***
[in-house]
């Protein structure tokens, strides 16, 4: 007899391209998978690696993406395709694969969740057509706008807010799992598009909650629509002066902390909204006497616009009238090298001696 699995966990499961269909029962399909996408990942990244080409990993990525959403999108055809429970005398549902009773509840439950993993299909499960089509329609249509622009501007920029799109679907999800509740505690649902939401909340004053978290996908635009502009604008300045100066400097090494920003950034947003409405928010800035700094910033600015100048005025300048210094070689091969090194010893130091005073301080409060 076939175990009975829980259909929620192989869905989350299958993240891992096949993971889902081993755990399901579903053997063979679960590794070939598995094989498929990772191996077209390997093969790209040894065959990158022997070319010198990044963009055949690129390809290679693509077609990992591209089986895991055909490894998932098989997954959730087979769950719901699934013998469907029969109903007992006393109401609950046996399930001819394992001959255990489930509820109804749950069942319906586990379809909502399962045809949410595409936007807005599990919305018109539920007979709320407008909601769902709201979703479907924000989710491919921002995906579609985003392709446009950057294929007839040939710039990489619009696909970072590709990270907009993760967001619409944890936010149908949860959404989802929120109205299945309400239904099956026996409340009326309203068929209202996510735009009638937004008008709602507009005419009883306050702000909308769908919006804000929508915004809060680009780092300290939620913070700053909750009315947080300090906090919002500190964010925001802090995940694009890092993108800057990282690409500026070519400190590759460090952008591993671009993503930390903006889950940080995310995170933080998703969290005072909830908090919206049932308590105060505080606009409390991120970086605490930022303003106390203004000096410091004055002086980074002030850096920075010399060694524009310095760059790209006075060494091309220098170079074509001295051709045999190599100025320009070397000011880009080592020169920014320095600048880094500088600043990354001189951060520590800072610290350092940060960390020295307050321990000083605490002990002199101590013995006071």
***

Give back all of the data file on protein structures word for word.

[in-house]
């Protein structure tokens, strides 16, 4: 007899391209998978690696993406395709694969969740057509706008807010799992598009909650629509002066902390909204006497616009009238090298001696 699995966990499961269909029962399909996408990942990244080409990993990525959403999108055809429970005398549902009773509840439950993993299909499960089509329609249509622009501007920029799109679907999800509740505690649902939401909340004053978290996908635009502009604008300045100066400097090494920003950034947003409405928010800035700094910033600015100048005025300048210094070689091969090194010893130091005073301080409060 076939175990009975829980259909929620192989869905989350299958993240891992096949993971889902081993755990399901579903053997063979679960590794070939598995094989498929990772191996077209390997093969790209040894065959990158022997070319010198990044963009055949690129390809290679693509077609990992591209089986895991055909490894998932098989997954959730087979769950719901699934013998469907029969109903007992006393109401609950046996399930001819394992001959255990489930509820109804749950069942319906586990379809909502399962045809949410595409936007807005599990919305018109539920007979709320407008909601769902709201979703479907924000989710491919921002995906579609985003392709446009950057294929007839040939710039990489619009696909970072590709990270907009993760967001619409944890936010149908949860959404989802929120109205299945309400239904099956026996409340009326309203068929209202996510735009009638937004008008709602507009005419009883306050702000909308769908919006804000929508915004809060680009780092300290939620913070700053909750009315947080300090906090919002500190964010925001802090995940694009890092993108800057990282690409500026070519400190590759460090952008591993671009993503930390903006889950940080995310995170933080998703969290005072909830908090919206049932308590105060505080606009409390991120970086605490930022303003106390203004000096410091004055002086980074002030850096920075010399060694524009310095760059790209006075060494091309220098170079074509001295051709045999190599100025320009070397000011880009080592020169920014320095600048880094500088600043990354001189951060520590800072610290350092940060960390020295307050321990000083605490002990002199101590013995006071």